Napoleon arrives at Glubokoi
Having left Vilna, Napoleon established his army magazines at Glubokoi, where he stayed for four days in the Carmelite convict, attending mass, setting up a hospital, inspecting the Guards and attending to his army’s needs, of which there were many. The conditions of the march were atrocious and the army wasn’t doing well. ‘Hundreds killed themselves, feeling no longer able to endure such hardships. Every day one heard isolated shots ring out in the woods,’ recalled a German soldier belonging to the Grande Armée. There was hardly any food and a large percentage of the troops contracted typhus.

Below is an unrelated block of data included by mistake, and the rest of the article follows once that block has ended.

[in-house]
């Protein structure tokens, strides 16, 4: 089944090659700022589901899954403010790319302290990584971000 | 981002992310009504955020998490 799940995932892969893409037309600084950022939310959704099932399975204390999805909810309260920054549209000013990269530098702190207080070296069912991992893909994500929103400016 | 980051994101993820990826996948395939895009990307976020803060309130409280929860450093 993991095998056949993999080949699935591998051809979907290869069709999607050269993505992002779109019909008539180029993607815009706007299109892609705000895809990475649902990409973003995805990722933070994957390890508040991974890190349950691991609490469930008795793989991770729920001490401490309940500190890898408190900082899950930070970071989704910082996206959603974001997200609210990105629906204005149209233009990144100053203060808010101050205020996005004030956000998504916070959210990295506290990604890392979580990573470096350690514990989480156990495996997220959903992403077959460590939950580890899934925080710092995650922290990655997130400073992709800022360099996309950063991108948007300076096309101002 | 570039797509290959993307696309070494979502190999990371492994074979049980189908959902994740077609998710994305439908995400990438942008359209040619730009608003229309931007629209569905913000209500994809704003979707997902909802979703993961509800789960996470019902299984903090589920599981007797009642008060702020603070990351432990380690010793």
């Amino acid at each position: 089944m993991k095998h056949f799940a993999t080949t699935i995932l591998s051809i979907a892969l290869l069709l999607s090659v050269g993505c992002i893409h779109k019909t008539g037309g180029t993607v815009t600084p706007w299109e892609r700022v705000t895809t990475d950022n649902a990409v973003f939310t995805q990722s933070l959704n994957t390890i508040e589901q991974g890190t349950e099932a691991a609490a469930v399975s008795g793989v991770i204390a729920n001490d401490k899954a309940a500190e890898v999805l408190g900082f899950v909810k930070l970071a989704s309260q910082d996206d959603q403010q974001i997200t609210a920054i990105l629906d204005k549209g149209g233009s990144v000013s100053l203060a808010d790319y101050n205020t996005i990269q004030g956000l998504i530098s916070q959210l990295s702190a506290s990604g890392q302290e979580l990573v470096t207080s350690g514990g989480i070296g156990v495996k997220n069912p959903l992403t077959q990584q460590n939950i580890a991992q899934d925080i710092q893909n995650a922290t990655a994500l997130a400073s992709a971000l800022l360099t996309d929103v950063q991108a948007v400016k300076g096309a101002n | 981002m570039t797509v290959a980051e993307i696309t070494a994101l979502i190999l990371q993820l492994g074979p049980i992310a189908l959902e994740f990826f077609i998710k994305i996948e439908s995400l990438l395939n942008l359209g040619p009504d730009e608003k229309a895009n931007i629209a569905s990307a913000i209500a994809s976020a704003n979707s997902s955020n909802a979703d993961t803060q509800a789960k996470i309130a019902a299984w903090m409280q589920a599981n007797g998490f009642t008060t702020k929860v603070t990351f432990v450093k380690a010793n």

Napoleon didn’t realise how bad the situation really was. Although he still paid as much personal attention to the army as he always had, the sheer size of the Grande Armée meant that he relied far more on the reports of his commanders than ever before. The culture of the army had changed on this campaign. Napoleon was no longer close to his men. His marshals, who would never before dream of deceiving him, regularly lied to him about the state of the troops.